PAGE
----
- Conditioning a job, benefits or a promotion on acceptance of sexual advances or conduct. The law calls this type of sexual harassment “quid pro quo”, a Latin phrase meaning “this for that”.
- Creating a hostile or abusive work environment by subjecting a person to unwanted harassing conduct based on that person’s sex when the harassing conduct is so severe, widespread, or persistent that a reasonable person of the same sex in the same circumstances would consider the work environment to be hostile or abusive, and when the person herself or himself in fact considered the work environment to be hostile or abusive.
Harassment because of sex includes sexual harassment, gender harassment, and harassment based on pregnancy, childbirth, or related medical conditions. Harassment because of a person’s race or age or other protected status is also unlawful. See Age/Race/Sex Discrimination.
“Harassing conduct” may include the following:
- Verbal harassment, such as obscene language, demeaning comments, slurs, or threats;
- Physical harassment, such as unwanted touching, assault, or physical interference with normal work or movement;
- Visual harassment, such as offensive posters, objects, cartoons, or drawings;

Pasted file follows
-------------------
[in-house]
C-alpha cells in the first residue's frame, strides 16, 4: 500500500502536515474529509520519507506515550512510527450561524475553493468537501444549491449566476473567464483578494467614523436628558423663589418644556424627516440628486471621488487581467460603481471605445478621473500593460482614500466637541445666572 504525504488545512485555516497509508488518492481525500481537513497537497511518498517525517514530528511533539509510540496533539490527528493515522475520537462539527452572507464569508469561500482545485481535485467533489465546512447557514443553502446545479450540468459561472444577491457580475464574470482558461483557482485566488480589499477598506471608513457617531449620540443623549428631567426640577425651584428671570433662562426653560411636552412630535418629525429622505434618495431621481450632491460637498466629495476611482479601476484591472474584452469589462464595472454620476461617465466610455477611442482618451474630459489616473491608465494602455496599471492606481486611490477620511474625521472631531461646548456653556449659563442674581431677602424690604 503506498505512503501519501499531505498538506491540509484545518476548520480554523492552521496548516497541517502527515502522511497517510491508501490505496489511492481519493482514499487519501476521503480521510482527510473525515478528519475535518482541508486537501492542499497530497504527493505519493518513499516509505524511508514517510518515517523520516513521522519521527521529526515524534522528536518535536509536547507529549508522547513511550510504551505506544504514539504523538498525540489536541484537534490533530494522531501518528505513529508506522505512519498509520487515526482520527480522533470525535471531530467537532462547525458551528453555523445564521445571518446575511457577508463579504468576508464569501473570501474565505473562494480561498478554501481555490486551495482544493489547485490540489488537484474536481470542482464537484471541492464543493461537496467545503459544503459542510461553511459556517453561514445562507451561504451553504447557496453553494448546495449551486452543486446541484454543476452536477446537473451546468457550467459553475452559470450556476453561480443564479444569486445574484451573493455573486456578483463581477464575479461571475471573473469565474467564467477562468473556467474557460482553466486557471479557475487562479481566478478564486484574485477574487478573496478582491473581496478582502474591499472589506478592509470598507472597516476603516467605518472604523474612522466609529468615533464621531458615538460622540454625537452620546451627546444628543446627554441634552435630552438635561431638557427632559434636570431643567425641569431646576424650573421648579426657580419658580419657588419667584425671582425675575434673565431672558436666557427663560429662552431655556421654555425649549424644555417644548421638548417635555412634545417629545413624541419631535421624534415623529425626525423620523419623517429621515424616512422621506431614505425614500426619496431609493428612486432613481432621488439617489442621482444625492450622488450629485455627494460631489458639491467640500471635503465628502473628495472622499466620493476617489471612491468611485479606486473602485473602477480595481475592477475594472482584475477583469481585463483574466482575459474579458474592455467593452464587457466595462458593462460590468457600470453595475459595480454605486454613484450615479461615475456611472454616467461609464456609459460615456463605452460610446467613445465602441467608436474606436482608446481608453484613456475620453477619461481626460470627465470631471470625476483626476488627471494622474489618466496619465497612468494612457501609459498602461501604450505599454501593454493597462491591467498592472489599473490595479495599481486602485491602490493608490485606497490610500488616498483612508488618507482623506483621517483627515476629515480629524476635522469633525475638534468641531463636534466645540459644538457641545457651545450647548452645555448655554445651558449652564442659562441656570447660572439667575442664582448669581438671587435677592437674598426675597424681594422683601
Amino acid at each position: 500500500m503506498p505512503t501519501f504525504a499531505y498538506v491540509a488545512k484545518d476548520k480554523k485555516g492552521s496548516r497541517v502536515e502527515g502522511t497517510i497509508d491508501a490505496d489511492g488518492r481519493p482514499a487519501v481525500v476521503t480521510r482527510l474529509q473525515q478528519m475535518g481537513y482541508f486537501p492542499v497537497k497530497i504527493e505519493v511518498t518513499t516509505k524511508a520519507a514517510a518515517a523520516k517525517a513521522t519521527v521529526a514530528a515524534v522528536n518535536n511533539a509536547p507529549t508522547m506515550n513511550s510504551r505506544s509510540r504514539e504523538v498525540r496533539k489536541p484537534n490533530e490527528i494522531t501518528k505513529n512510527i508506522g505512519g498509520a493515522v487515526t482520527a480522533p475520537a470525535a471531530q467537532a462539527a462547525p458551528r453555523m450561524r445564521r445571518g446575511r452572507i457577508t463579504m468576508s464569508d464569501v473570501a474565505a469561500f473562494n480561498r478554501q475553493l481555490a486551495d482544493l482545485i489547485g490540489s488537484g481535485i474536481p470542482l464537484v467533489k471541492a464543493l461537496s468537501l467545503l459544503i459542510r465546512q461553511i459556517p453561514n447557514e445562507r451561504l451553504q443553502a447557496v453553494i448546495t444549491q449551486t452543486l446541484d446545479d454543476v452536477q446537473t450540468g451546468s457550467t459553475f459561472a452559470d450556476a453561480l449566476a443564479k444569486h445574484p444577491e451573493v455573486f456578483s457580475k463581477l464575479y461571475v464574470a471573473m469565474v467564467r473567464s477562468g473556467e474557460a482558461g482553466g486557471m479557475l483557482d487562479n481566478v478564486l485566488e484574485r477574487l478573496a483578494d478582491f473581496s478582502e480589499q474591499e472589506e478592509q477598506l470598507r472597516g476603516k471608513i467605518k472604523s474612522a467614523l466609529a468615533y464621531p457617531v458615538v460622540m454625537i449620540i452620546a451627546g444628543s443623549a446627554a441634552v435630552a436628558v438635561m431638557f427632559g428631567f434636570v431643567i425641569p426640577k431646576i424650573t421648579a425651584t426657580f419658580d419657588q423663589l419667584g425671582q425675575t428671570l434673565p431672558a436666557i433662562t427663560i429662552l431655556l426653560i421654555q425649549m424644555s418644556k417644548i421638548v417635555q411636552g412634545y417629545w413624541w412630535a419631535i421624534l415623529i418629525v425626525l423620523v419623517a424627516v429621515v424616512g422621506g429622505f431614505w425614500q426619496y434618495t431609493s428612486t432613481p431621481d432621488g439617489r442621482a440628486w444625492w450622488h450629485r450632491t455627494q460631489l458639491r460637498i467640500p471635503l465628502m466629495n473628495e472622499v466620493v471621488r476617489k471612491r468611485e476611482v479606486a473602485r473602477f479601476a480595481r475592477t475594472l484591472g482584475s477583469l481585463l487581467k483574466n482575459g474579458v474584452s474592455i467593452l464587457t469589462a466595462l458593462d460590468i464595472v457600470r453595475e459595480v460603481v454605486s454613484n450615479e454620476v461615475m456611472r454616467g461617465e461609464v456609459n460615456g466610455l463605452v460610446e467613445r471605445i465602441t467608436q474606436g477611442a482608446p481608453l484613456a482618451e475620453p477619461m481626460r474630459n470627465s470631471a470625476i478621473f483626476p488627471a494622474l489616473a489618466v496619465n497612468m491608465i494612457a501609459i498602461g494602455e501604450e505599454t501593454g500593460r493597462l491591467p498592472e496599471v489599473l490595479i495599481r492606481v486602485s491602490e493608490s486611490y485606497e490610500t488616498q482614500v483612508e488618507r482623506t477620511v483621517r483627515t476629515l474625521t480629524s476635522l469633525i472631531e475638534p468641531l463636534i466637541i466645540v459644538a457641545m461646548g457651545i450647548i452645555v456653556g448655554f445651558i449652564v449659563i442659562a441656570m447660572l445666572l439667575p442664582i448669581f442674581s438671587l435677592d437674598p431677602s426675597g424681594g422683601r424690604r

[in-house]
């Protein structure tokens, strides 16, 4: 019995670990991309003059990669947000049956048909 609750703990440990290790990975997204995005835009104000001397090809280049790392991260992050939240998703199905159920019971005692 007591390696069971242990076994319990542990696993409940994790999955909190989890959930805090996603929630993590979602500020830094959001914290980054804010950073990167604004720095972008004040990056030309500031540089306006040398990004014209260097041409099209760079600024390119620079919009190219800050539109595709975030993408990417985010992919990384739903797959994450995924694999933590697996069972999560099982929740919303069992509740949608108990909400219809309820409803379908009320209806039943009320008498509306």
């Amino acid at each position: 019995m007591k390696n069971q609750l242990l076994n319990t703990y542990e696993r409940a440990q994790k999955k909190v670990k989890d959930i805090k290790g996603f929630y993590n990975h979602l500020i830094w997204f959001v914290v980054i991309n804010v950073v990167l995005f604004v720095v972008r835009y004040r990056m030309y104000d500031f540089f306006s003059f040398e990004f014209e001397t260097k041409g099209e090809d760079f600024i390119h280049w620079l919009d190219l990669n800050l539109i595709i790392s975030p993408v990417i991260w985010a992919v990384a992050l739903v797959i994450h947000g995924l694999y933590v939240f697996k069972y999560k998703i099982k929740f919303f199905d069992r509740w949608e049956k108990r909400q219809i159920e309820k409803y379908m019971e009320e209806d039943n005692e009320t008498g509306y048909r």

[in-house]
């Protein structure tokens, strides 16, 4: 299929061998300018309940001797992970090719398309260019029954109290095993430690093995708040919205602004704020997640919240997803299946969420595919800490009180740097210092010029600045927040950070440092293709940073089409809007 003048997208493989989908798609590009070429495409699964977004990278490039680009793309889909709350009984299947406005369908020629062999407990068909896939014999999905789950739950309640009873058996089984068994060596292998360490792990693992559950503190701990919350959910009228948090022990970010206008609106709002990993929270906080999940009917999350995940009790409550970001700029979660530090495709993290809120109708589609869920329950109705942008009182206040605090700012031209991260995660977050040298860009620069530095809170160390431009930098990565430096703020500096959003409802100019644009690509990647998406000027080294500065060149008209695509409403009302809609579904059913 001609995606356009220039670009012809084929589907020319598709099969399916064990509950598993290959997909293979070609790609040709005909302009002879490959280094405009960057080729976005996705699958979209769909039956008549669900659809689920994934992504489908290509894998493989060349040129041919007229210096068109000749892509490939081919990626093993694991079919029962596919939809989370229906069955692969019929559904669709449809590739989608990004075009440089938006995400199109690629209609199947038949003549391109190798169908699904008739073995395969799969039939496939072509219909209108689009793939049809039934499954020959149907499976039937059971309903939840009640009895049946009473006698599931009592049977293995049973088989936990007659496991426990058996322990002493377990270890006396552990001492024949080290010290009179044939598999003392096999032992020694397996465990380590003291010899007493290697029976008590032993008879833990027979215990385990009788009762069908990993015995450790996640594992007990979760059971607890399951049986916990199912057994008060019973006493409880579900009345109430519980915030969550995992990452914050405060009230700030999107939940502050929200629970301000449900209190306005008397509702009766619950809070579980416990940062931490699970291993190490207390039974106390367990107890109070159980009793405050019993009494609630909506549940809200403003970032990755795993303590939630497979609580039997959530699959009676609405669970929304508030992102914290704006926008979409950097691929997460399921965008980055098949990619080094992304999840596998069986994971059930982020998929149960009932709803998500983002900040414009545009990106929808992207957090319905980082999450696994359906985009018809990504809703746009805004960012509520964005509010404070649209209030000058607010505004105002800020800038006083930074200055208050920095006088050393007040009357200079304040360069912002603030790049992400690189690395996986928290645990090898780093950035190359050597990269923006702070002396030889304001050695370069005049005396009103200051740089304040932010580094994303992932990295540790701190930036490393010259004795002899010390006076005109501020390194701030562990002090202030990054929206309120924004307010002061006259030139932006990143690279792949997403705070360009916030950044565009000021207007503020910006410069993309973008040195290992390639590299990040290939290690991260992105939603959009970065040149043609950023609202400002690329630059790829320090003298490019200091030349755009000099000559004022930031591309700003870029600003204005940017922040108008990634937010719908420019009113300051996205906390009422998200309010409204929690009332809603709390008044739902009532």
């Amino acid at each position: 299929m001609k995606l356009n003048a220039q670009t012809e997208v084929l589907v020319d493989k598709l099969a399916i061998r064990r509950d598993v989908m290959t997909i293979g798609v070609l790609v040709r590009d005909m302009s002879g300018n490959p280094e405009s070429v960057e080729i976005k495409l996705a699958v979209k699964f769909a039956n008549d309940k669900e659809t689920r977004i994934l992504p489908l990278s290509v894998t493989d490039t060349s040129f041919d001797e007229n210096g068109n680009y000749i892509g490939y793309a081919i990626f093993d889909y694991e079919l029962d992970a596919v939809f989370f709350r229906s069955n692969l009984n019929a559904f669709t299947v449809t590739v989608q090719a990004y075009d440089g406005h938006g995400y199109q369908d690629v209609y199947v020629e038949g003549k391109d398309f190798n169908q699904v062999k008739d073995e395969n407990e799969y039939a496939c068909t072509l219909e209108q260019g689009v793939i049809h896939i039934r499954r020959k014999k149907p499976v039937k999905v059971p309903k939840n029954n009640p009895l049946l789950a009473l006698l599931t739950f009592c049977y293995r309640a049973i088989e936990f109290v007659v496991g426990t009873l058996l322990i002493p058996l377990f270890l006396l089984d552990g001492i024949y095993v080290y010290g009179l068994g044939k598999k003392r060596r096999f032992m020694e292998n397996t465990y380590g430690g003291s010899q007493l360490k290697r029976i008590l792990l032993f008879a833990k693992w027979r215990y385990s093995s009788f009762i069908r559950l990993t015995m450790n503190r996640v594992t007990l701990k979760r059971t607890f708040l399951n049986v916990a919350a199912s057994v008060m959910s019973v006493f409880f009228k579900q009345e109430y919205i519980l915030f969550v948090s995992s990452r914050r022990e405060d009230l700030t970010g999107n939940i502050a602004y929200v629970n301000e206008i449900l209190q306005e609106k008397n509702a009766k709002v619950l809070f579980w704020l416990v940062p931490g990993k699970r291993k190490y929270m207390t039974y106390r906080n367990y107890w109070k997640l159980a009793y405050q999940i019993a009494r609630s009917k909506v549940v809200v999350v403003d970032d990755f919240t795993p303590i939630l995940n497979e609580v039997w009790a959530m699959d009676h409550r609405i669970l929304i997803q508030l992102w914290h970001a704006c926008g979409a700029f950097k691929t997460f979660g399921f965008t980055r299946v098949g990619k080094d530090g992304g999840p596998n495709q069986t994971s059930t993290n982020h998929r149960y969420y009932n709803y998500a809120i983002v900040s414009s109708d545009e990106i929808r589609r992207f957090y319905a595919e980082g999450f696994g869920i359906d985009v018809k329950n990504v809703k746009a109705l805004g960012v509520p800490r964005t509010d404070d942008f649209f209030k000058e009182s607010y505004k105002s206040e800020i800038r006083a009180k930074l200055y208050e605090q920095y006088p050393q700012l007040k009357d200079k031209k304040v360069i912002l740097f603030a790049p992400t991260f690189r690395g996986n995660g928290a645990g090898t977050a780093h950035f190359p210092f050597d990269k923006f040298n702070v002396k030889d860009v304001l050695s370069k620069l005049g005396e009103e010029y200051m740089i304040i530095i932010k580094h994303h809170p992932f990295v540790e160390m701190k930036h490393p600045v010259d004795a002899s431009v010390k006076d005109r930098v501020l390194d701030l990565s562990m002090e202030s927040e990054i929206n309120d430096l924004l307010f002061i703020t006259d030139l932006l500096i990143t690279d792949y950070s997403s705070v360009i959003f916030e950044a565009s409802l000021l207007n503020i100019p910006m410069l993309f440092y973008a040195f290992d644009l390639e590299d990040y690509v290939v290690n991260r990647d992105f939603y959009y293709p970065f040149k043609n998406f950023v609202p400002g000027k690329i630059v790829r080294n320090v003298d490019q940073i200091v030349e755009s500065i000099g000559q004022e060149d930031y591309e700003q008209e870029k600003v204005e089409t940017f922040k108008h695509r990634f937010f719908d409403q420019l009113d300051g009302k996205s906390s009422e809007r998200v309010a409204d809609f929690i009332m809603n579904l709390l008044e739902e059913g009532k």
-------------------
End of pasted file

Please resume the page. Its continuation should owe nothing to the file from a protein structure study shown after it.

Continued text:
- Unwanted sexual advances.
Harassing conduct does not create a hostile work environment if it is only occasional, isolated, or trivial. In determining whether the work environment was hostile or abusive, a judge or jury would consider all the circumstances, including the following:
- The nature and severity of the conduct;
- How often, and over what period of time, the conduct occurred; and,
- The circumstances under which the conduct occurred.
Remember… not every offensive remark or incident of rude or bad behavior is unlawful sexual harassment.
An employer is liable for the harm caused:
- by a supervisor’s engaging in “quid pro quo” sexual harassment.
- by the creation of a hostile work environment when it is a supervisor — with actual or perceived authority over the person affected — who created the hostile work environment, or assisted or encouraged another or others in creating it.
- by the creation of a hostile work environment due to the conduct of a co-worker(s) when a supervisor knew or should have known of the conduct and failed to take immediate and appropriate corrective action.
An employer is also liable for retaliating against any person who makes or files a complaint about sexual harassment or opposes sexual harassment occurring against another.
Losing a job under any circumstances can be a traumatic experience — especially if you have devoted a number of years to a particular employer. When the reason for losing a job is a legitimate one, the blow is softened. But when an employer terminates an employee unjustly, the adverse impact can be far-reaching. Anger, humiliation, and worry predictably follow — together with many sleepless nights. What next? Can you fight back? Should you?